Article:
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Michaela School and behaviour - AIBU

(988 Posts)
herculepoirot2 Fri 23-Aug-19 10:36:28

AIBU to think that you might read this behaviour policy and think it is authoritarian and unnecessary, but to also think that, with results four times better than the national average, these people might have a point about the benefits to young people of being expected to work hard and behave well?

jamoncrumpet Tue 27-Aug-19 18:06:47

I worked in a Michaela type school then moved to a much more liberal comp. I saw flaws in both systems but some things from the more draconian regime stuck with me. I was always outside the door to my classroom in the lesson changes, keeping an eye on the corridor outside and greeting the students as they came in. I seated my students in rows (liberal comp colleagues were horrified - 'but what about collaborative tasks?!'). I insisted on absolute silence when I or another student was addressing the class.

These will seem like obvious things to everybody but a lot of teachers don't do any of these things. And I know this because my students would always say 'Miss Crumpets you are so extra, why are you always watching us down the hall like that?'

It just made sense to me. The corridors can be scary and chaotic places.

SmileEachDay Tue 27-Aug-19 18:11:54

I do all of those things too crumpets - and I always, always wait for complete silence with everyone standing behind their chair before I dismiss them. I ask once, then just wait.

I generally dismiss by saying a particular word - and students get quite offended if I don’t. Routine is very important to young people feeling secure.

SansaSnark Tue 27-Aug-19 18:26:51

I do agree that consistency between teachers, regardless of what exactly you're being consistent about can really make a difference to a school environment. It's the schools where pupils, for example, can wander in 5 minutes late because their last lesson was on the other side of a large campus, that often feel more chaotic.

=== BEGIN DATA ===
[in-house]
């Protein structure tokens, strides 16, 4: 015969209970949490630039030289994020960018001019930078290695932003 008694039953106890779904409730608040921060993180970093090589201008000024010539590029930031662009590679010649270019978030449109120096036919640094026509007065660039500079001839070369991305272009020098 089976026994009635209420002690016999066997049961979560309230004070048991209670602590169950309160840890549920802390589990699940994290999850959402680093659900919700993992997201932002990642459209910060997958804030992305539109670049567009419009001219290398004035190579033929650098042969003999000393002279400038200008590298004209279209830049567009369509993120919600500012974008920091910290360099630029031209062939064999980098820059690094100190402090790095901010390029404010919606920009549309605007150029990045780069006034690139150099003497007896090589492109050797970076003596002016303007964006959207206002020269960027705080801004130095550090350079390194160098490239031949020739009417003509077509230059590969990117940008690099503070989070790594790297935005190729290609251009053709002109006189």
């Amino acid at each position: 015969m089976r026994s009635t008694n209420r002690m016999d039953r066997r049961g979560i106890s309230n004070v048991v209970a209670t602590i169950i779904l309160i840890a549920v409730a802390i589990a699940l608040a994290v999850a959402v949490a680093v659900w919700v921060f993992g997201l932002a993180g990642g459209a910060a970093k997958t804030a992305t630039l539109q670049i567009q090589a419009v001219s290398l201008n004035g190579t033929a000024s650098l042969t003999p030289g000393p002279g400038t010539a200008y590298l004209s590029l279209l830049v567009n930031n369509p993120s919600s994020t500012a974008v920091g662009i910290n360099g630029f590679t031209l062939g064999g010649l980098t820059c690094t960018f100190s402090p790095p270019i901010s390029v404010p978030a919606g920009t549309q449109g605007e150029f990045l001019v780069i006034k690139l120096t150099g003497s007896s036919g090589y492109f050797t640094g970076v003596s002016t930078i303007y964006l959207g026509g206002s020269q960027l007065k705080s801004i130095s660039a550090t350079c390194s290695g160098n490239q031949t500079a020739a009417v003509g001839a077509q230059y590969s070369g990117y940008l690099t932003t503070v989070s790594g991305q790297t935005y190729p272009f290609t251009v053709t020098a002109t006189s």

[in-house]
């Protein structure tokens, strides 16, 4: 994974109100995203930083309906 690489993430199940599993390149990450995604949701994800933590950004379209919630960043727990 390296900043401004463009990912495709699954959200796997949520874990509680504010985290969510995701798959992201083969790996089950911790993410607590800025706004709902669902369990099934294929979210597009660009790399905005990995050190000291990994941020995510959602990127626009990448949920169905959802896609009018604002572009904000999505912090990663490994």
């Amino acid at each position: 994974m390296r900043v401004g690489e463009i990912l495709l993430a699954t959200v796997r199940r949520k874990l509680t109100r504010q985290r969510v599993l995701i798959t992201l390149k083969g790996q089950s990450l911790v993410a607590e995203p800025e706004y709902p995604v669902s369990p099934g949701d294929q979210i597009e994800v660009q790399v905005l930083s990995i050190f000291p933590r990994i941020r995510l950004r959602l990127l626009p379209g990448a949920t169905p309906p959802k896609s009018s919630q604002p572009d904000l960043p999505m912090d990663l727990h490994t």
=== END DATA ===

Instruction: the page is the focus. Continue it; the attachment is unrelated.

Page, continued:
During my PGCE year we were encouraged to look at lots of different styles of teaching and take what we liked from each style, but Michaela does feel very all or nothing- you're either with us or against us, which is a bit divisive.

I'm reading the book now, and some of the stuff about being knowledge rich and using lots of recall practice I really like. Some of it annoys me a little bit e.g. when they mention teachers having two free periods a day, or that they do six science topics in year 8 (this is the bare minimum any state school I'm aware of would do).

I find it interesting that the chapter written by the science teacher doesn't mention practical work once- their teaching description sounds interesting and there's definitely things I would take from it and use (although it does seem to assume all students can e.g. easily read data from a table which in practice is a skill I have to explicitly teach some students) but I'd love to know what they do when practical work comes up. I would like to know (genuinely) how they manage the classroom during demos and student investigations.

Rainuntilseptember Tue 27-Aug-19 18:27:14

I really want to know the word now Smileeveryday.
do you mean saying "clear off you fuckers" isn't allowed any more?

Piggywaspushed Tue 27-Aug-19 18:29:00